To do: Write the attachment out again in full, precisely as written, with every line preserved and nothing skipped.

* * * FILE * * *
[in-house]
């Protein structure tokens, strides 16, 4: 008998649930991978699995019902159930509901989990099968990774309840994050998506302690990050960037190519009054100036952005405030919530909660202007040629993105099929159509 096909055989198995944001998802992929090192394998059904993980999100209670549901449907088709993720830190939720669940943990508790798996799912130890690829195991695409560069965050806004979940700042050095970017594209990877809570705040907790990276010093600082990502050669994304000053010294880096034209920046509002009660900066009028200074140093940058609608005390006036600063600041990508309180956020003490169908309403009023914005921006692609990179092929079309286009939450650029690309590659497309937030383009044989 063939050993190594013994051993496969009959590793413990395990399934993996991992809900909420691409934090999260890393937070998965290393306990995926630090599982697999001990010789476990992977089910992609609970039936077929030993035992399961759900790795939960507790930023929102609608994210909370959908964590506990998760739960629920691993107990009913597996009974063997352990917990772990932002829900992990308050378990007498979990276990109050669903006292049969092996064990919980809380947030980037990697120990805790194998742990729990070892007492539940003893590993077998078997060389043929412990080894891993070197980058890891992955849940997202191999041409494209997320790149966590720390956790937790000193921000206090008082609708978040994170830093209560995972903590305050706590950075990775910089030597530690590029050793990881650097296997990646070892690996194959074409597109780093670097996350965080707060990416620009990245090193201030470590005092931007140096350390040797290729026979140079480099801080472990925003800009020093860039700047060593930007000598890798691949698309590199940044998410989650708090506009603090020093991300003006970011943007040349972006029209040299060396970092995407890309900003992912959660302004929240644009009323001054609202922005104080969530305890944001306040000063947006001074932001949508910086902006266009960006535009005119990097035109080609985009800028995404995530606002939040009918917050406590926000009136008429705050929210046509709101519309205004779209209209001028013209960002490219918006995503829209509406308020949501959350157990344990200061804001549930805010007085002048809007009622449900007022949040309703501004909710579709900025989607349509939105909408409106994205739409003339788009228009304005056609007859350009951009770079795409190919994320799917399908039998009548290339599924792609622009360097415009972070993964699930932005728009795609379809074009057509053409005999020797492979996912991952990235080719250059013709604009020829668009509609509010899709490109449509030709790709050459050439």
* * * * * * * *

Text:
[in-house]
């Protein structure tokens, strides 16, 4: 008998649930991978699995019902159930509901989990099968990774309840994050998506302690990050960037190519009054100036952005405030919530909660202007040629993105099929159509 096909055989198995944001998802992929090192394998059904993980999100209670549901449907088709993720830190939720669940943990508790798996799912130890690829195991695409560069965050806004979940700042050095970017594209990877809570705040907790990276010093600082990502050669994304000053010294880096034209920046509002009660900066009028200074140093940058609608005390006036600063600041990508309180956020003490169908309403009023914005921006692609990179092929079309286009939450650029690309590659497309937030383009044989 063939050993190594013994051993496969009959590793413990395990399934993996991992809900909420691409934090999260890393937070998965290393306990995926630090599982697999001990010789476990992977089910992609609970039936077929030993035992399961759900790795939960507790930023929102609608994210909370959908964590506990998760739960629920691993107990009913597996009974063997352990917990772990932002829900992990308050378990007498979990276990109050669903006292049969092996064990919980809380947030980037990697120990805790194998742990729990070892007492539940003893590993077998078997060389043929412990080894891993070197980058890891992955849940997202191999041409494209997320790149966590720390956790937790000193921000206090008082609708978040994170830093209560995972903590305050706590950075990775910089030597530690590029050793990881650097296997990646070892690996194959074409597109780093670097996350965080707060990416620009990245090193201030470590005092931007140096350390040797290729026979140079480099801080472990925003800009020093860039700047060593930007000598890798691949698309590199940044998410989650708090506009603090020093991300003006970011943007040349972006029209040299060396970092995407890309900003992912959660302004929240644009009323001054609202922005104080969530305890944001306040000063947006001074932001949508910086902006266009960006535009005119990097035109080609985009800028995404995530606002939040009918917050406590926000009136008429705050929210046509709101519309205004779209209209001028013209960002490219918006995503829209509406308020949501959350157990344990200061804001549930805010007085002048809007009622449900007022949040309703501004909710579709900025989607349509939105909408409106994205739409003339788009228009304005056609007859350009951009770079795409190919994320799917399908039998009548290339599924792609622009360097415009972070993964699930932005728009795609379809074009057509053409005999020797492979996912991952990235080719250059013709604009020829668009509609509010899709490109449509030709790709050459050439």